Roger C. Johnson
December 28, 2016

In the mid-Nineties, I was the editor of the Mustang Club of America’s monthly magazine the “Mustang Times.” As a result, I attended many of the national and regional meets from Florida to Texas and points in between. Aside from having the chance to see, photograph, and write about some of the coolest Mustangs in the hobby, this gig also provided me with the opportunity to meet many of the best and brightest engineers and designers in the industry.

One such individual was Larry Shinoda. He was the guest of honor at the July 4th National Mustang gathering in Houston Texas. I had the pleasure of spending two days with this engaging gentleman and brilliant automotive designer.

As we walked the show in the hot sunshine at this mid-summer spectacle, Larry was approached by many passing enthusiasts who simply wanted to pay their respect to the master. Even with a simple smile or a nod. Yet Larry Shinoda always exhibited the calm, warmth, and sincerity of a favorite uncle to all he encountered. Years after retiring from the Big Two, he was still willing and able to attend these events to the delight of car lovers everywhere. It was after that Texas show, when Larry mailed this material to me, after reading about a Fiberfab-equipped early Mustangs in Mustang Times. He briefly talked about designing the clip and where the styling influences came from, then attached a sketch of his “Vagabond” dune buggy idea.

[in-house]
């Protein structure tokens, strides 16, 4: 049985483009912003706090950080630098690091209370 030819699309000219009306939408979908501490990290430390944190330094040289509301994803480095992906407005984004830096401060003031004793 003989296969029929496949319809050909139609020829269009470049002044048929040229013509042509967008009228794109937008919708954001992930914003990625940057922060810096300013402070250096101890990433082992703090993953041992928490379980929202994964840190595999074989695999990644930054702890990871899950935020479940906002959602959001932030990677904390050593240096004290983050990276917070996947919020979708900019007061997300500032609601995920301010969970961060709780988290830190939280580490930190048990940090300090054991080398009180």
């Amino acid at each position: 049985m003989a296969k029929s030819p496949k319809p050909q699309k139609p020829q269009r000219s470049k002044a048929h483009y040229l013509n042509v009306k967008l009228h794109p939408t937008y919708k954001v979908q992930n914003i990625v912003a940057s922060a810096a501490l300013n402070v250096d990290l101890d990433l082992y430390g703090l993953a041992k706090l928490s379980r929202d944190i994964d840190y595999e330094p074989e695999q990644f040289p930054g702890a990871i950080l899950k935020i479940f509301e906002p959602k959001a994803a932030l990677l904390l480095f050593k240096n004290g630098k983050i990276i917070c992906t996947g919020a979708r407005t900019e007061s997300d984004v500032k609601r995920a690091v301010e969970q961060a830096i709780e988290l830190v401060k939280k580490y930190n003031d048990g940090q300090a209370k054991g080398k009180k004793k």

Larry’s roots in the automotive industry ran deep. He was selected in 1960 by Zora Duntov to help in the design of Chevrolet engineering’s first research vehicle, the CERV 1. This single seat, open-wheel car was the test mule for Corvette systems still to come. It will be selling for huge money at Barrett-Jackson’s 2017 Scottsdale auction.

The first Stingray Corvette was another of Larry’s masterpieces. And during his tenure at Ford so was the Boss 302 treatment for the Mustang, along with many other projects. I still have the business card he gave me that day in Texas so many years ago. It is printed in English on one side, and Japanese on the other. Best of all, Larry’s fingerprints are all over it. This simple card remains one of my most cherished items.

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